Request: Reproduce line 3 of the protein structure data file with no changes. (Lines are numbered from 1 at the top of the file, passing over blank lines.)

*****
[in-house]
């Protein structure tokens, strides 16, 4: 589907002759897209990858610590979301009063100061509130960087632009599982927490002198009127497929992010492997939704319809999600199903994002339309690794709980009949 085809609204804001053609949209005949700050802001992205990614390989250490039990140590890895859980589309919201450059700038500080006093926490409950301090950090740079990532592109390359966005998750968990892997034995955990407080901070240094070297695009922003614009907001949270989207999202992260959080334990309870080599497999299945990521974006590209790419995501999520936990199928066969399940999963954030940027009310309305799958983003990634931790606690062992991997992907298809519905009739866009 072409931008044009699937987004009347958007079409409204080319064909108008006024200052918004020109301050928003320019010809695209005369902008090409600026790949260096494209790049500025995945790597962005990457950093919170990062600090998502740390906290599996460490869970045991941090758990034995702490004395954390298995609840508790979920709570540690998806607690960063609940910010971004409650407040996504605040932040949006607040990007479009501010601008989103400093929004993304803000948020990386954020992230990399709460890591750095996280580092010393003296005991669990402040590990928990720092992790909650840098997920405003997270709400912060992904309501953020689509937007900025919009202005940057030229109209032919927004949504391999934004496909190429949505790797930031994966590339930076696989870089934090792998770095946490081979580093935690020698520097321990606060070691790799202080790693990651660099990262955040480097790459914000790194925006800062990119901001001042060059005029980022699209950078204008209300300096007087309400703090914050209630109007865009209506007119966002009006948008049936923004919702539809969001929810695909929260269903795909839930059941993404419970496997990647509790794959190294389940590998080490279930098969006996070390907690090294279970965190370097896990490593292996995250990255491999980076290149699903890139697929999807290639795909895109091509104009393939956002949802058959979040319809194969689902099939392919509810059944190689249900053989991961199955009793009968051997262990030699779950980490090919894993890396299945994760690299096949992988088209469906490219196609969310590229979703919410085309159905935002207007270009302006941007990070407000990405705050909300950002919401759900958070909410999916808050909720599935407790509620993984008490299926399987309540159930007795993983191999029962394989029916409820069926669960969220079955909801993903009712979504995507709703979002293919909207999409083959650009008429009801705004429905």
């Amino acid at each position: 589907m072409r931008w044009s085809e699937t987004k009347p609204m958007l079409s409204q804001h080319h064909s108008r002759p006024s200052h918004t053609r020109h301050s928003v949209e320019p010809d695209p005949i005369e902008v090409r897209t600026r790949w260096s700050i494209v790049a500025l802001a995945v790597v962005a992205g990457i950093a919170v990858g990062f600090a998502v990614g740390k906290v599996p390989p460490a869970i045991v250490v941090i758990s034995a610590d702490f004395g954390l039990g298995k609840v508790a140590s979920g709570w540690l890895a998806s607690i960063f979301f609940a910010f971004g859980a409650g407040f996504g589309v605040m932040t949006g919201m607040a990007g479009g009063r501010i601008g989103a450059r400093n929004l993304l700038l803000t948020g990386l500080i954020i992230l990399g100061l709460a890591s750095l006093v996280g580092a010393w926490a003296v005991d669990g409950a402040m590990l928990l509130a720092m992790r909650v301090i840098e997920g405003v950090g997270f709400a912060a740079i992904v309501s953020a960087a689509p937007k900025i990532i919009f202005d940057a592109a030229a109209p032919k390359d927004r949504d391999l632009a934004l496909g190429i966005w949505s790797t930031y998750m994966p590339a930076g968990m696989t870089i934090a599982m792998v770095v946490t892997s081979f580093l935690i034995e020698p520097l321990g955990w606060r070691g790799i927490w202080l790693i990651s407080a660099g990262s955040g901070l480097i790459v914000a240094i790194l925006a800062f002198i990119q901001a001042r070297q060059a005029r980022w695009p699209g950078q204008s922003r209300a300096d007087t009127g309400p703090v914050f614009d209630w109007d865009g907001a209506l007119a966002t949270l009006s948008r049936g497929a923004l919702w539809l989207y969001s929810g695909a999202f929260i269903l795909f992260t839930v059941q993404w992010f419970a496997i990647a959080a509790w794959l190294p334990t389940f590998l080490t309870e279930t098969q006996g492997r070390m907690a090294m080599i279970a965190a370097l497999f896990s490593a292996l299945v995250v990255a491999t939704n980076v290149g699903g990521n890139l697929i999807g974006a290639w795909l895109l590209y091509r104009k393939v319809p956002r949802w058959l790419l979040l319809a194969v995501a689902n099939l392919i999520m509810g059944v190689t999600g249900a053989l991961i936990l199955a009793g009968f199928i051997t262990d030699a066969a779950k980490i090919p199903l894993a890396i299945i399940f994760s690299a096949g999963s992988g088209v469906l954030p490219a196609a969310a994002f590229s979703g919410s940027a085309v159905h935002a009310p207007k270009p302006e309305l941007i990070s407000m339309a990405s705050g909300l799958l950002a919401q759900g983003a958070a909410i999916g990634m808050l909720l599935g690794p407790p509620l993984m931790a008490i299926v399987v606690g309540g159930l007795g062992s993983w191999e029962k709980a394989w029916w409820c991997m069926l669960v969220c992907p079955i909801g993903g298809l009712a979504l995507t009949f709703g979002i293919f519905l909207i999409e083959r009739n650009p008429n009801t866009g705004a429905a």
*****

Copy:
């Amino acid at each position: 589907m072409r931008w044009s085809e699937t987004k009347p609204m958007l079409s409204q804001h080319h064909s108008r002759p006024s200052h918004t053609r020109h301050s928003v949209e320019p010809d695209p005949i005369e902008v090409r897209t600026r790949w260096s700050i494209v790049a500025l802001a995945v790597v962005a992205g990457i950093a919170v990858g990062f600090a998502v990614g740390k906290v599996p390989p460490a869970i045991v250490v941090i758990s034995a610590d702490f004395g954390l039990g298995k609840v508790a140590s979920g709570w540690l890895a998806s607690i960063f979301f609940a910010f971004g859980a409650g407040f996504g589309v605040m932040t949006g919201m607040a990007g479009g009063r501010i601008g989103a450059r400093n929004l993304l700038l803000t948020g990386l500080i954020i992230l990399g100061l709460a890591s750095l006093v996280g580092a010393w926490a003296v005991d669990g409950a402040m590990l928990l509130a720092m992790r909650v301090i840098e997920g405003v950090g997270f709400a912060a740079i992904v309501s953020a960087a689509p937007k900025i990532i919009f202005d940057a592109a030229a109209p032919k390359d927004r949504d391999l632009a934004l496909g190429i966005w949505s790797t930031y998750m994966p590339a930076g968990m696989t870089i934090a599982m792998v770095v946490t892997s081979f580093l935690i034995e020698p520097l321990g955990w606060r070691g790799i927490w202080l790693i990651s407080a660099g990262s955040g901070l480097i790459v914000a240094i790194l925006a800062f002198i990119q901001a001042r070297q060059a005029r980022w695009p699209g950078q204008s922003r209300a300096d007087t009127g309400p703090v914050f614009d209630w109007d865009g907001a209506l007119a966002t949270l009006s948008r049936g497929a923004l919702w539809l989207y969001s929810g695909a999202f929260i269903l795909f992260t839930v059941q993404w992010f419970a496997i990647a959080a509790w794959l190294p334990t389940f590998l080490t309870e279930t098969q006996g492997r070390m907690a090294m080599i279970a965190a370097l497999f896990s490593a292996l299945v995250v990255a491999t939704n980076v290149g699903g990521n890139l697929i999807g974006a290639w795909l895109l590209y091509r104009k393939v319809p956002r949802w058959l790419l979040l319809a194969v995501a689902n099939l392919i999520m509810g059944v190689t999600g249900a053989l991961i936990l199955a009793g009968f199928i051997t262990d030699a066969a779950k980490i090919p199903l894993a890396i299945i399940f994760s690299a096949g999963s992988g088209v469906l954030p490219a196609a969310a994002f590229s979703g919410s940027a085309v159905h935002a009310p207007k270009p302006e309305l941007i990070s407000m339309a990405s705050g909300l799958l950002a919401q759900g983003a958070a909410i999916g990634m808050l909720l599935g690794p407790p509620l993984m931790a008490i299926v399987v606690g309540g159930l007795g062992s993983w191999e029962k709980a394989w029916w409820c991997m069926l669960v969220c992907p079955i909801g993903g298809l009712a979504l995507t009949f709703g979002i293919f519905l909207i999409e083959r009739n650009p008429n009801t866009g705004a429905a």